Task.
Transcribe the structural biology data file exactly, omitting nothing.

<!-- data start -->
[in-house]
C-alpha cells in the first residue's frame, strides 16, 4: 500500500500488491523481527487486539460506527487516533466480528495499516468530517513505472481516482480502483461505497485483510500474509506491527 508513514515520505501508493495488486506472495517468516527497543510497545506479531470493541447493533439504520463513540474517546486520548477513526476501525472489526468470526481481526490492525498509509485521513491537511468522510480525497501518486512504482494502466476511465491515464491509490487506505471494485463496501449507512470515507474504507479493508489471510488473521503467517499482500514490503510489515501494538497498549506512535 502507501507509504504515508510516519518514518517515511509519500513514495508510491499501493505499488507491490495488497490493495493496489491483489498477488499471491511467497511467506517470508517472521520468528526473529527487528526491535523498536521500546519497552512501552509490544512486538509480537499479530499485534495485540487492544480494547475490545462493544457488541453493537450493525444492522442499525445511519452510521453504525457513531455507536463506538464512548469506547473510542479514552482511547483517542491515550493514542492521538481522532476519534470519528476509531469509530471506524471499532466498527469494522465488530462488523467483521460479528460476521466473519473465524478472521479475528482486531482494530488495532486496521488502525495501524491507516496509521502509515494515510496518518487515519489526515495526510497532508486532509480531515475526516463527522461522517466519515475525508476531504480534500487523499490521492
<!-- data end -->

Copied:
[in-house]
C-alpha cells in the first residue's frame, strides 16, 4: 500500500500488491523481527487486539460506527487516533466480528495499516468530517513505472481516482480502483461505497485483510500474509506491527 508513514515520505501508493495488486506472495517468516527497543510497545506479531470493541447493533439504520463513540474517546486520548477513526476501525472489526468470526481481526490492525498509509485521513491537511468522510480525497501518486512504482494502466476511465491515464491509490487506505471494485463496501449507512470515507474504507479493508489471510488473521503467517499482500514490503510489515501494538497498549506512535 502507501507509504504515508510516519518514518517515511509519500513514495508510491499501493505499488507491490495488497490493495493496489491483489498477488499471491511467497511467506517470508517472521520468528526473529527487528526491535523498536521500546519497552512501552509490544512486538509480537499479530499485534495485540487492544480494547475490545462493544457488541453493537450493525444492522442499525445511519452510521453504525457513531455507536463506538464512548469506547473510542479514552482511547483517542491515550493514542492521538481522532476519534470519528476509531469509530471506524471499532466498527469494522465488530462488523467483521460479528460476521466473519473465524478472521479475528482486531482494530488495532486496521488502525495501524491507516496509521502509515494515510496518518487515519489526515495526510497532508486532509480531515475526516463527522461522517466519515475525508476531504480534500487523499490521492